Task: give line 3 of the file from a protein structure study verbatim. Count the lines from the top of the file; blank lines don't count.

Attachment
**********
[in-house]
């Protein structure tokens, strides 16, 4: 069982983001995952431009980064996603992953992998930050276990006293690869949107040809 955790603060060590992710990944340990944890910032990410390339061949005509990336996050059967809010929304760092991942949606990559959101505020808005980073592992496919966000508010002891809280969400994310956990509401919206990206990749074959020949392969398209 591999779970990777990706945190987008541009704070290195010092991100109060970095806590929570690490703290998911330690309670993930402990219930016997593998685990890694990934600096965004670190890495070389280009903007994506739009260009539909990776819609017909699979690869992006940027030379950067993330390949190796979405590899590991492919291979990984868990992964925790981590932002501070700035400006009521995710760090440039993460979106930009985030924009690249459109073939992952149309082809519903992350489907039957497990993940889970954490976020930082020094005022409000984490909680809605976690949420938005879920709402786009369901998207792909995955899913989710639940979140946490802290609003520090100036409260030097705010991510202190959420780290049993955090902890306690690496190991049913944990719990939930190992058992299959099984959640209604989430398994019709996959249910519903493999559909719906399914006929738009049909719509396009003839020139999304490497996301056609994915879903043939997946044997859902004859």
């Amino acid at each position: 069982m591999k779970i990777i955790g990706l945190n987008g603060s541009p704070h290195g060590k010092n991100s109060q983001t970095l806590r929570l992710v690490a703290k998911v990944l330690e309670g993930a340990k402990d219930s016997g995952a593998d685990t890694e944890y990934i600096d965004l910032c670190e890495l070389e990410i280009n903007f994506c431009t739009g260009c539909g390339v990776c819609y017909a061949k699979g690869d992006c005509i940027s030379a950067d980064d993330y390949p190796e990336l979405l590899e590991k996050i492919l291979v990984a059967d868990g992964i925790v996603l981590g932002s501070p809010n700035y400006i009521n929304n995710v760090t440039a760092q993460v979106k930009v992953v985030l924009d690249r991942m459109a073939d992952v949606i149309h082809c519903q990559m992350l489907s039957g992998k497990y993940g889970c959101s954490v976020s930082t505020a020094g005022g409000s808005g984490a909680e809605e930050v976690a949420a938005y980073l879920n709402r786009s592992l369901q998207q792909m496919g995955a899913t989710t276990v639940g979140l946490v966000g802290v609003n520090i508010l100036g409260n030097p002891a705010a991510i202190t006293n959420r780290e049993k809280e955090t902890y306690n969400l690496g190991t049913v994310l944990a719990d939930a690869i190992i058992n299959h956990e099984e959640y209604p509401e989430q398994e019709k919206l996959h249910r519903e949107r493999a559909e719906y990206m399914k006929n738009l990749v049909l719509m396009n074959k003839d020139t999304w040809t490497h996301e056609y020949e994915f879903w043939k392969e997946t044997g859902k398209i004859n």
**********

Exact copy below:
């Amino acid at each position: 069982m591999k779970i990777i955790g990706l945190n987008g603060s541009p704070h290195g060590k010092n991100s109060q983001t970095l806590r929570l992710v690490a703290k998911v990944l330690e309670g993930a340990k402990d219930s016997g995952a593998d685990t890694e944890y990934i600096d965004l910032c670190e890495l070389e990410i280009n903007f994506c431009t739009g260009c539909g390339v990776c819609y017909a061949k699979g690869d992006c005509i940027s030379a950067d980064d993330y390949p190796e990336l979405l590899e590991k996050i492919l291979v990984a059967d868990g992964i925790v996603l981590g932002s501070p809010n700035y400006i009521n929304n995710v760090t440039a760092q993460v979106k930009v992953v985030l924009d690249r991942m459109a073939d992952v949606i149309h082809c519903q990559m992350l489907s039957g992998k497990y993940g889970c959101s954490v976020s930082t505020a020094g005022g409000s808005g984490a909680e809605e930050v976690a949420a938005y980073l879920n709402r786009s592992l369901q998207q792909m496919g995955a899913t989710t276990v639940g979140l946490v966000g802290v609003n520090i508010l100036g409260n030097p002891a705010a991510i202190t006293n959420r780290e049993k809280e955090t902890y306690n969400l690496g190991t049913v994310l944990a719990d939930a690869i190992i058992n299959h956990e099984e959640y209604p509401e989430q398994e019709k919206l996959h249910r519903e949107r493999a559909e719906y990206m399914k006929n738009l990749v049909l719509m396009n074959k003839d020139t999304w040809t490497h996301e056609y020949e994915f879903w043939k392969e997946t044997g859902k398209i004859n």